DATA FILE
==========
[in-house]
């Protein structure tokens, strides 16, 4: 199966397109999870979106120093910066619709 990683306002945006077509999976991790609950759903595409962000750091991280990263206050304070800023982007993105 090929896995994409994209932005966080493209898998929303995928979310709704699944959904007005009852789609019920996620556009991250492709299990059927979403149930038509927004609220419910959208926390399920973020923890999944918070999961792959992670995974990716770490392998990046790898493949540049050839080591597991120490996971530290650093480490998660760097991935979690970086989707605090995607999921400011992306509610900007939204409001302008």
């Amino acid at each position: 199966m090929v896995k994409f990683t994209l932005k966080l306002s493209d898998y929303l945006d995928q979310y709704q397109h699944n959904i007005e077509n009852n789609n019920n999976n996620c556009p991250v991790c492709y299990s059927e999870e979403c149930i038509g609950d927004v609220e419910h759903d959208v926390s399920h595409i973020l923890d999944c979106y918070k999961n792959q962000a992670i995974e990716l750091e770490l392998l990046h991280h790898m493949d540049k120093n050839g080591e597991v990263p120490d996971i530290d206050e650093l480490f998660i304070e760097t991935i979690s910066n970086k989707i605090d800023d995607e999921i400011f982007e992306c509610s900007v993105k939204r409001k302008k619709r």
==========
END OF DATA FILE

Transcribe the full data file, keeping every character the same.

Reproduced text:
[in-house]
């Protein structure tokens, strides 16, 4: 199966397109999870979106120093910066619709 990683306002945006077509999976991790609950759903595409962000750091991280990263206050304070800023982007993105 090929896995994409994209932005966080493209898998929303995928979310709704699944959904007005009852789609019920996620556009991250492709299990059927979403149930038509927004609220419910959208926390399920973020923890999944918070999961792959992670995974990716770490392998990046790898493949540049050839080591597991120490996971530290650093480490998660760097991935979690970086989707605090995607999921400011992306509610900007939204409001302008």
């Amino acid at each position: 199966m090929v896995k994409f990683t994209l932005k966080l306002s493209d898998y929303l945006d995928q979310y709704q397109h699944n959904i007005e077509n009852n789609n019920n999976n996620c556009p991250v991790c492709y299990s059927e999870e979403c149930i038509g609950d927004v609220e419910h759903d959208v926390s399920h595409i973020l923890d999944c979106y918070k999961n792959q962000a992670i995974e990716l750091e770490l392998l990046h991280h790898m493949d540049k120093n050839g080591e597991v990263p120490d996971i530290d206050e650093l480490f998660i304070e760097t991935i979690s910066n970086k989707i605090d800023d995607e999921i400011f982007e992306c509610s900007v993105k939204r409001k302008k619709r």